Melbourne Archbishop Says He Would Uphold Seal Of Confession Rather Than Report Child Sex Abuse
Melbourne's most senior Catholic has shocked many people in his defence of the seal of confession.
Archbishop Peter Comensoli revealed that he wouldn't report child sex abuse claims to police, or other crimes, if it was said to him during confession.
Speaking to ABC Radio this morning, Archbishop Comensoli told host John Faine: "Personally, I'll keep the seal.
"I will speak to the person there and then about how they will need to go to the police about this or an appropriate authority and [ask them] at the end of the confession to repeat what they said outside of the seal so I can act.
"My basic position in this: I hold the principle of mandatory reporting...I also hold on to the principle of the seal of confession.
"I don't see them as mutually exclusive."
The high ranking Australian Catholic said he would rather go to jail in order to uphold his pledge to his job and to God than go to police with information about a potential abuser.
It brings them in line with other members of the public like teachers and doctors who have to go to police if they hear potential abuse claims.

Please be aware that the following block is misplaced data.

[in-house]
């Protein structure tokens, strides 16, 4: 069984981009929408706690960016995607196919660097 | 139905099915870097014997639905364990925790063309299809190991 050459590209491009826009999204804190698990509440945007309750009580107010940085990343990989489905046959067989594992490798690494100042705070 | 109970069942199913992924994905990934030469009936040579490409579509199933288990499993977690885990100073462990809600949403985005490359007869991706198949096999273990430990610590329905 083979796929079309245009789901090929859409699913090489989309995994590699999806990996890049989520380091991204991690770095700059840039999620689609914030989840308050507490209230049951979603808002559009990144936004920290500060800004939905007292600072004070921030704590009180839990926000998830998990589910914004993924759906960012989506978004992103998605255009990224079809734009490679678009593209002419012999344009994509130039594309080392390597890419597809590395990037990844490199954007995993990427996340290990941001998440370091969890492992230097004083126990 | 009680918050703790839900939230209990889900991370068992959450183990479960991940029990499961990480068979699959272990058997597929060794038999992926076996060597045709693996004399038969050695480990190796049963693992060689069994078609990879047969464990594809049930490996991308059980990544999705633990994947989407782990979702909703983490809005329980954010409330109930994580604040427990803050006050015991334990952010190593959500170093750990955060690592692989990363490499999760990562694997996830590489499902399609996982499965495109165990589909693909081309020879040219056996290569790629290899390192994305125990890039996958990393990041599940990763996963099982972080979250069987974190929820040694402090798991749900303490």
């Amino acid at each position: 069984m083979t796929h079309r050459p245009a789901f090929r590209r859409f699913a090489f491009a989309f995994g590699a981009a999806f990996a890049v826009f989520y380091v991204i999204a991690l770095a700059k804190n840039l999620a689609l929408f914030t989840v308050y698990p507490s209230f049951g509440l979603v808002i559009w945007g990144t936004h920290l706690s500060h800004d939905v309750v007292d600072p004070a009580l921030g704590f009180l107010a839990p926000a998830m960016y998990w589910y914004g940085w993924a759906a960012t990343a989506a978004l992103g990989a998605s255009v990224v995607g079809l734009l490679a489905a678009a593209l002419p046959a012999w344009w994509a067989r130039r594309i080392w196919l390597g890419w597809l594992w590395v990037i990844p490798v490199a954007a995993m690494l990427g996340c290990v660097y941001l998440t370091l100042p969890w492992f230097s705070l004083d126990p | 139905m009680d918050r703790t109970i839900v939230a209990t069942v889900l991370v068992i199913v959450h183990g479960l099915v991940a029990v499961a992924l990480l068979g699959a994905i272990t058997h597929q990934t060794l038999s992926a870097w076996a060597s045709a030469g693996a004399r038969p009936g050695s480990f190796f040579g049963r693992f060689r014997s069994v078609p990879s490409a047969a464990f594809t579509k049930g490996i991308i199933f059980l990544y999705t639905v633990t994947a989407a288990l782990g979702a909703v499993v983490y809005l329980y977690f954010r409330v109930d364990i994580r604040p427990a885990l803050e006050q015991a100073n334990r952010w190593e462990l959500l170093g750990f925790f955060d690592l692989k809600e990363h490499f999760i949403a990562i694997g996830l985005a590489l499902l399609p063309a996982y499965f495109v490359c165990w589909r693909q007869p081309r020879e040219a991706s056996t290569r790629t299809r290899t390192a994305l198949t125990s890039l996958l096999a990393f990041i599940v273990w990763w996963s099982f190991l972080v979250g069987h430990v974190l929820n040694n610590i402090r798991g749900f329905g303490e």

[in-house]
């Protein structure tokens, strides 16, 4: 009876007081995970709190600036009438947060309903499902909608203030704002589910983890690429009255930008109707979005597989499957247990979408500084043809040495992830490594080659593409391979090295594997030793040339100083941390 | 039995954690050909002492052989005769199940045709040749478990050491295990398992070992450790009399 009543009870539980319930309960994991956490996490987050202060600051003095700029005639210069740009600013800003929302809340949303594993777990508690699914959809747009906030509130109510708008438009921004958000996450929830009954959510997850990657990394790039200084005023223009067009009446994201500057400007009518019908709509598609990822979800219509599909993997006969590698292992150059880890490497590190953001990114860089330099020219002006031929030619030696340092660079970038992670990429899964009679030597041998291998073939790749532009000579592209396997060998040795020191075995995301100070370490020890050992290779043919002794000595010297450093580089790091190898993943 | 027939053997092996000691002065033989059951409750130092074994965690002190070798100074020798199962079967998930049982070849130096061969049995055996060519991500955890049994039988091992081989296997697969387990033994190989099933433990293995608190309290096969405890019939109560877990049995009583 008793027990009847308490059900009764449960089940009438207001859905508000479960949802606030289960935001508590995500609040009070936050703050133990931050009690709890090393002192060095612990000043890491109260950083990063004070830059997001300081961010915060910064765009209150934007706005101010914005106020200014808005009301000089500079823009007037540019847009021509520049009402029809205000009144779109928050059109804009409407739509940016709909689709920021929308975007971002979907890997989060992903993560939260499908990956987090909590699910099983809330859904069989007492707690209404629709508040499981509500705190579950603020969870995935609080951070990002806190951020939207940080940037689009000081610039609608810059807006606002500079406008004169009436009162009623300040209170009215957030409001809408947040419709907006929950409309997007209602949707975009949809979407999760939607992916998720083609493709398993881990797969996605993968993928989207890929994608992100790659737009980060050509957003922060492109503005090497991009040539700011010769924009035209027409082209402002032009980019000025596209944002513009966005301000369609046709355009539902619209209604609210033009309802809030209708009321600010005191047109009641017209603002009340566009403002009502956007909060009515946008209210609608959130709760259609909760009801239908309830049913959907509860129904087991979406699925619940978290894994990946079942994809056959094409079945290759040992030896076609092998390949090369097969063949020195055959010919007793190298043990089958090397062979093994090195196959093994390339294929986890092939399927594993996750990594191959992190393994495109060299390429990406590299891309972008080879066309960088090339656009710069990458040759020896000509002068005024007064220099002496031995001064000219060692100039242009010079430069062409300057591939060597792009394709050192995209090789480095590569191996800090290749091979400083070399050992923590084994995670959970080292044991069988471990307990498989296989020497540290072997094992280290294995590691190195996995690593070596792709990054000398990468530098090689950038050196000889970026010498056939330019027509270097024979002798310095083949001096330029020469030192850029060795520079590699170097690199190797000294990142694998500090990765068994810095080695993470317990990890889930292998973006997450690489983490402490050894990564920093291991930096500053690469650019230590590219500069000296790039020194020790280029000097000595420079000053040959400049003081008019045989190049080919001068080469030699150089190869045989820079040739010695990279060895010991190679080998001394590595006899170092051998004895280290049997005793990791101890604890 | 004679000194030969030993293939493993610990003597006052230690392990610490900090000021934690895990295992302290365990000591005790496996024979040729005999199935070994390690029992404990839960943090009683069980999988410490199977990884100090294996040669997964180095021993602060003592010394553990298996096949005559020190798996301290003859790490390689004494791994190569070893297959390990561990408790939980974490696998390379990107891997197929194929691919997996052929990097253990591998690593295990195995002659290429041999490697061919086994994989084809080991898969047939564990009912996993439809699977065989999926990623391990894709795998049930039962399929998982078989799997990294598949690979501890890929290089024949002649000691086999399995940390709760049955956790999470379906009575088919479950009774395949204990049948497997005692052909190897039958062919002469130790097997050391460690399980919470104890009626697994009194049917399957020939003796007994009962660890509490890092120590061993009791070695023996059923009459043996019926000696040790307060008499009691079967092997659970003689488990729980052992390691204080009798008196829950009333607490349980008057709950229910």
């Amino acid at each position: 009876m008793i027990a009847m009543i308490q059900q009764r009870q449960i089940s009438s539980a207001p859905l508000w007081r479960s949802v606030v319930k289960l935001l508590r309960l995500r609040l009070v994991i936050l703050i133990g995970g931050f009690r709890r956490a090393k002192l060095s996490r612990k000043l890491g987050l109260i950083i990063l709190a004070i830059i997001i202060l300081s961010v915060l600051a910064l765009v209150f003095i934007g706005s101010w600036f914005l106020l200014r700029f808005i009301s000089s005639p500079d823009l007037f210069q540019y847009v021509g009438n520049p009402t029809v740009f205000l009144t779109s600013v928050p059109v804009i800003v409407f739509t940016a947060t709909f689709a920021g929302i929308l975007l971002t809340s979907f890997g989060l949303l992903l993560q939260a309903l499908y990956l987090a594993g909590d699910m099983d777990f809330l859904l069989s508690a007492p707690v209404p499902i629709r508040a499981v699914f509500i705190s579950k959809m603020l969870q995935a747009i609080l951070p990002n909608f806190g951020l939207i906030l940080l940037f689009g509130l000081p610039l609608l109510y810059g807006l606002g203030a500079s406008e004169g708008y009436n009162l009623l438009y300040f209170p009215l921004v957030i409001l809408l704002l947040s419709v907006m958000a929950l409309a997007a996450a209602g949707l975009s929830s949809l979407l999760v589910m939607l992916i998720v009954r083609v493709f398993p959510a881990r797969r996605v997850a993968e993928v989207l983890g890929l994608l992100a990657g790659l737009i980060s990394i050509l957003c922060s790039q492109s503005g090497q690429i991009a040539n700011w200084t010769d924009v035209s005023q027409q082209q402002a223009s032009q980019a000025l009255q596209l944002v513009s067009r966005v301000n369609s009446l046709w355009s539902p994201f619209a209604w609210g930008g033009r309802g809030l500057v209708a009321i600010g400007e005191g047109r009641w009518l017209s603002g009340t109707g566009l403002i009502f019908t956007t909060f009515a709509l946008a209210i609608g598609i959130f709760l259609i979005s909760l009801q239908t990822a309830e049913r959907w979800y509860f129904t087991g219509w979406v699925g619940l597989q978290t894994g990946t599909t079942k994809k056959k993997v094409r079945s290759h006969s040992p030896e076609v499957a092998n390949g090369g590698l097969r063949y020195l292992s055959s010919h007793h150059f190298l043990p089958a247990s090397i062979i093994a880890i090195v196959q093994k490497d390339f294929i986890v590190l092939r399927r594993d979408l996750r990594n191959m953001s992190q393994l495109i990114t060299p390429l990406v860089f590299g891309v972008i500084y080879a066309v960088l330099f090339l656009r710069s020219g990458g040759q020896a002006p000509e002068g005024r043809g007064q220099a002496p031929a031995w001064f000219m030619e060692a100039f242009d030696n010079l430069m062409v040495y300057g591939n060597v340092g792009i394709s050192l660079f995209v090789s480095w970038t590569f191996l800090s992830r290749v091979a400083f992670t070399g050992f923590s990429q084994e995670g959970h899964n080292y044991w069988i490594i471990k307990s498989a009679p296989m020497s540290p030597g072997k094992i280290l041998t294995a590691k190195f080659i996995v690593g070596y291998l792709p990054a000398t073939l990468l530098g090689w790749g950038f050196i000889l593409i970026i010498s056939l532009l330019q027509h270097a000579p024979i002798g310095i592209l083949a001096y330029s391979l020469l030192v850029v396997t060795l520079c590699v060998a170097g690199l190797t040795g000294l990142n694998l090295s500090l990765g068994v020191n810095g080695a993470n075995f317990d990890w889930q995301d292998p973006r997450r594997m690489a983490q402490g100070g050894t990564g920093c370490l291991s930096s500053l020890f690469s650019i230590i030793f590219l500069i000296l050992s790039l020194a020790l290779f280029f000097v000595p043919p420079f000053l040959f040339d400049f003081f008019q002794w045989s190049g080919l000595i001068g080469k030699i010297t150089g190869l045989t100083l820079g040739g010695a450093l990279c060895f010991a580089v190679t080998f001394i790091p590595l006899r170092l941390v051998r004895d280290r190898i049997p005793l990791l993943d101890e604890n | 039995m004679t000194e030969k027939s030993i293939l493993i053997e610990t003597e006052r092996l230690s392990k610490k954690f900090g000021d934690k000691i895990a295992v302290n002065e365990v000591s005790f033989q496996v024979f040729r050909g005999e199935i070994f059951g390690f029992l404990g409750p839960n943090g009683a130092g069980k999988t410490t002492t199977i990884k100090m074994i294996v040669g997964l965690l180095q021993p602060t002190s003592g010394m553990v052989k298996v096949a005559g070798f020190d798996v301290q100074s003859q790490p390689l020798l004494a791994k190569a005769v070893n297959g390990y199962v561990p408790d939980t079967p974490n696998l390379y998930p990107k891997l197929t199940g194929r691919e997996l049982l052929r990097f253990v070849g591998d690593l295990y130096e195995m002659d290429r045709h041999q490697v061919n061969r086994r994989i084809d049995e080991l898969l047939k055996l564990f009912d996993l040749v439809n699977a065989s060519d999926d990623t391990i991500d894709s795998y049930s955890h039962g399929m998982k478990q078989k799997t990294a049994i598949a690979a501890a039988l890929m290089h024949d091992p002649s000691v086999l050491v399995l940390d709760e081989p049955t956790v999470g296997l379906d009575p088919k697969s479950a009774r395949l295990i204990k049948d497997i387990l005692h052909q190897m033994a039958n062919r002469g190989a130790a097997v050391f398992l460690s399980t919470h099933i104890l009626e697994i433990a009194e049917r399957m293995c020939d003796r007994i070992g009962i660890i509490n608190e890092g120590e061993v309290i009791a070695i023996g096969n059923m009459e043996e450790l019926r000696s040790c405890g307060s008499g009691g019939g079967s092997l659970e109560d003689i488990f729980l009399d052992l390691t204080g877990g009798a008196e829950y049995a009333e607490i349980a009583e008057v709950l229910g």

While the Archbishop said he would encourage the potential abuse to report themselves to police, his admittance that he wouldn't go to the cops has angered people.
Attorney-General Jill Hennessy told reporters: "I don't think in contemporary and mainstream times, knowing what we know now, that we can do anything other than say the rights of children trump anyone's religious views.
"Ultimately this is about making sure that we start to right the wrongs of systemic abuse.
"I would expect anyone who is aware of a commission of a crime would have the wherewithal and the personal ethics to report that crime."
That sentiment was echoed but anti-child sex abuse advocate Chrissie Foster who said: "The Catholic priesthood says that the seal of confession is sacrosanct.
"Sacrosanct means something is too important or valuable to be interfered with. Well I say the bodies and lives of children are sacrosanct."
While confession has been around in the Catholic church for hundreds of years, it's baffling to think in 2019 you'd have a leader in Australia defend his right to not put someone behind bars and stop them from abusing people.
Featured Image Credit: Peter Comensoli/Twitter